What is Austerity and Do We Need It?
By: Ryan Young
Webster’s Simple Definition:
Austerity: a simple and plain quality : an austere quality
§ a situation in which there is not much money and it is spent only on things that are necessary
§ austerities : things that are done to live in a simple and plain way
Does anyone remember when the word “austerity” started showing up everywhere? It was in 2009, during the global economic crisis. The country of Greece was the first to implement drastic austerity measures and the term quickly caught on as a buzzword in the mainstream media. With the economic crisis putting the crunch on many of the worlds developed economies, the “austerity-doctrine” soon began to be implemented, especially in the Euro zone. The problem in Greece, however, was quite unique. After a decade of record prosperity, the Greek economy foundered in 2008 with massive debt holdings left over from financing the 2004 Athens Summer Olympic Games that left the country dangerously close defaulting. The austerity measures that the Greek government were forced to implement were a condition of an agreement with the Euro zone to provide a massive bailout to stabilize the country. The Greek economy had become unsustainable and drastic measures were needed to get it back on track.
But what is austerity, and what does it mean for us? By the very definition of the word, austerity is a situation where there is not much money and it is spent only on things that are necessary. In terms of government austerity, it means the cutting of government expenditures to only programs and services that are deemed necessary. But that is where it gets tricky. What is considered necessary spending can differ greatly from person to person. As we saw from our own government’s renewal initiative, there is a very wide variety of fiscal ideologies in this province. We know there will be serious short-term economic problems involved whenever government cuts jobs, but what we elect our leaders to do is balance those problems against the bigger problems such as skyrocketing debt and decreasing revenues.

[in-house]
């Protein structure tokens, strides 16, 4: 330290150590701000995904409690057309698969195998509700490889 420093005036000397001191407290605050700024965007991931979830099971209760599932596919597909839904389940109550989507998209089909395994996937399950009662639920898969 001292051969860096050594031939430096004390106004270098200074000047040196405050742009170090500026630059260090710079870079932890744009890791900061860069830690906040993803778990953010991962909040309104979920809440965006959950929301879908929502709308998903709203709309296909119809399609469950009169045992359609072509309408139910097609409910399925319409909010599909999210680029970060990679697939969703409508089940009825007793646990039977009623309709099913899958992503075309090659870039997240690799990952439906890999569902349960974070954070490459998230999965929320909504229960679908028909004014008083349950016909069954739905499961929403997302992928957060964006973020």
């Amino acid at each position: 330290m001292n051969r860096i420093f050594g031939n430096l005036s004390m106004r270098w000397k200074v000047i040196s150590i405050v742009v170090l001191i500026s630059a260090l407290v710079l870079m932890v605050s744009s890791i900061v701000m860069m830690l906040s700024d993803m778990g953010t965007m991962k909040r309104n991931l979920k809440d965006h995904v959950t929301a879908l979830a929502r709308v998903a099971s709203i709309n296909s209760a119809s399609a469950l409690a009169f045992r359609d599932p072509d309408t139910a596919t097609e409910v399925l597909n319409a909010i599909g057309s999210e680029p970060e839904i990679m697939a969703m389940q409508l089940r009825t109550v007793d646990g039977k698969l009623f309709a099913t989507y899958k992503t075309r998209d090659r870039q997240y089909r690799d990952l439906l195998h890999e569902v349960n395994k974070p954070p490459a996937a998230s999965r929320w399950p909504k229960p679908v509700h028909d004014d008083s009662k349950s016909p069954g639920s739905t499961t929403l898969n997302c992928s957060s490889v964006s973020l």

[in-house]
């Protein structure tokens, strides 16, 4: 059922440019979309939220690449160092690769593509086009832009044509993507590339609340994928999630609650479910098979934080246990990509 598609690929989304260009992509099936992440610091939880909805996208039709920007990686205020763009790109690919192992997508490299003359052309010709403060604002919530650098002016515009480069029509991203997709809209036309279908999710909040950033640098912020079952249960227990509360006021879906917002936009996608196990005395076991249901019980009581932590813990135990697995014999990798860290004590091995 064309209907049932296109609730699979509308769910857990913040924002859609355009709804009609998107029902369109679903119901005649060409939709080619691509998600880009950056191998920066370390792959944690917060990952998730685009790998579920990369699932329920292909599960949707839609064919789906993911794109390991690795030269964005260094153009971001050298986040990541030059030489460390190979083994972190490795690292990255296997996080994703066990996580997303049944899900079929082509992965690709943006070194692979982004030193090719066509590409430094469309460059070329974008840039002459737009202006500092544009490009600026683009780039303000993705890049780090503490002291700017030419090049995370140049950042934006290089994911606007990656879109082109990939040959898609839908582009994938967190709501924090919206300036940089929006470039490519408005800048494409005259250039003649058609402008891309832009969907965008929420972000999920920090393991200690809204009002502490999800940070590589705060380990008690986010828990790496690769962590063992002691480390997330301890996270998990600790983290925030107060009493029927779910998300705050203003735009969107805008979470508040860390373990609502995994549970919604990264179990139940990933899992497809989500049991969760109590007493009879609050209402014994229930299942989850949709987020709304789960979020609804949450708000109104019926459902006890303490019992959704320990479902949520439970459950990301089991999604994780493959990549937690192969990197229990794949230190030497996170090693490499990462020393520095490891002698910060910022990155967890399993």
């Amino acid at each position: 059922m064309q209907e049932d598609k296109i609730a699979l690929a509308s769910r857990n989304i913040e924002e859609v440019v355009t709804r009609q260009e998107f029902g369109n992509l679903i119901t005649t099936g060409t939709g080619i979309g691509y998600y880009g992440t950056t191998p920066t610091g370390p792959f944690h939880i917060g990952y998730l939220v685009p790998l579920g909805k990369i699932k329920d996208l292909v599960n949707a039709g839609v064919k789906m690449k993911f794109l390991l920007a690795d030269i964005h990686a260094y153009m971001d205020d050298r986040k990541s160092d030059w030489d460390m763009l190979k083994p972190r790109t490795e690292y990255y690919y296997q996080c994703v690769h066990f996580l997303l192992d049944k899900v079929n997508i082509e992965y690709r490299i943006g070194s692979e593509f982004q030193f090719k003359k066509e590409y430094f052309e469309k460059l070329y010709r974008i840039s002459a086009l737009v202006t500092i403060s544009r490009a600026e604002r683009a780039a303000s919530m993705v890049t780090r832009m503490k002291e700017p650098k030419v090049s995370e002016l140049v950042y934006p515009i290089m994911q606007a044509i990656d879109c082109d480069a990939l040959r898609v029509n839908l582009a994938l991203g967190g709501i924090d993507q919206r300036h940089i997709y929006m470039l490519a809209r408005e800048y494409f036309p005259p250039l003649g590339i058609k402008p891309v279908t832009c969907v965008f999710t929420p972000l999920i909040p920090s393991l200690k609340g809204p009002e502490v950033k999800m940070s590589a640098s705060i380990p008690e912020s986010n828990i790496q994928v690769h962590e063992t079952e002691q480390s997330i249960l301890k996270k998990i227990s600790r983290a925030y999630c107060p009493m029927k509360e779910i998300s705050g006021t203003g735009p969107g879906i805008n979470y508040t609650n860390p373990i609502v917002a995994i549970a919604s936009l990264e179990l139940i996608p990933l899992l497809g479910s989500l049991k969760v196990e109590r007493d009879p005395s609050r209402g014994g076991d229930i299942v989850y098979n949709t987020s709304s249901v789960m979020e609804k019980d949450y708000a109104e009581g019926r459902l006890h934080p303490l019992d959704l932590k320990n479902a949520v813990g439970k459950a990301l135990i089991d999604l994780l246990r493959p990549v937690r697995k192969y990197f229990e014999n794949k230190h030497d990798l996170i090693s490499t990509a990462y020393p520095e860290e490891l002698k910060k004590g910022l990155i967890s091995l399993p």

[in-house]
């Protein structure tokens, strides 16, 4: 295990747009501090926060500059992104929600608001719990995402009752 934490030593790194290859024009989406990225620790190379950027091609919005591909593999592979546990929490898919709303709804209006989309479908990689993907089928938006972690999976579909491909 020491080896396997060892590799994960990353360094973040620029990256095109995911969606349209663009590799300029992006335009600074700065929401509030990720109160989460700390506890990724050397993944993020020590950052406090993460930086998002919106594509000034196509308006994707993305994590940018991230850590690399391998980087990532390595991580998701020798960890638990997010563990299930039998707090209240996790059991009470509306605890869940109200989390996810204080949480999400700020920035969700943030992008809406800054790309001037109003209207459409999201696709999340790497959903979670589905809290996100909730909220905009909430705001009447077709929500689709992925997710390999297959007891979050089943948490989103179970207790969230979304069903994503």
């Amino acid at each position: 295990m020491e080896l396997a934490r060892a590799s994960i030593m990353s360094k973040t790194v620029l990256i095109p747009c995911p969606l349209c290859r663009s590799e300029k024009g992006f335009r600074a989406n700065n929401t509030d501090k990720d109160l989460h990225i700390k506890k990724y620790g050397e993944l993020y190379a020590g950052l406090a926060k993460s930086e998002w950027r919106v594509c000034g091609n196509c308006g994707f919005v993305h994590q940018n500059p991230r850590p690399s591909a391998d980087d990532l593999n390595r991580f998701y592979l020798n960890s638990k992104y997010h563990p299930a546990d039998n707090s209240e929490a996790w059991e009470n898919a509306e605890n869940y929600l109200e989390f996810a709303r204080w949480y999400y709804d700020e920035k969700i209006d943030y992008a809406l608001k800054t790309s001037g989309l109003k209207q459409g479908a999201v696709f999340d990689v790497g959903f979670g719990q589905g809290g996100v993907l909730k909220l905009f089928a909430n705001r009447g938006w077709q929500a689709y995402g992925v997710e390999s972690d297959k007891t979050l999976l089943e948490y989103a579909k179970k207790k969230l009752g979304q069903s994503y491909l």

One idea that was a common theme throughout all of the government renewal consultations, is that we spend too much on our public service. About 30% of our provincial work force is employed in the public sector. That is twice as much as Alberta or Ontario and well above the national average which sits at about 18%. According to Stats Canada, out of about 240 000 employed workers in the province, over 70 000 work in the public sector. The total amount spent on public sector wages is now approaching $4 Billion. To put that in perspective, in 1997, the total real amount spent on salaries and employee benefits was $1.7 Billion. In just twenty short years we have seen the size of our public service double. By 2013 the government was spending 47% of its expenses on wages and benefits. Add to that the $500 Million we spend each year in professional services and the unwise tax cuts of the Williams era, and you start to see where our fiscal problem came from. Our expenses are currently more than 50% more per person than the average of all other provinces. The simple truth is that the public service is too big for our tiny population and it needs to be adjusted before it implodes.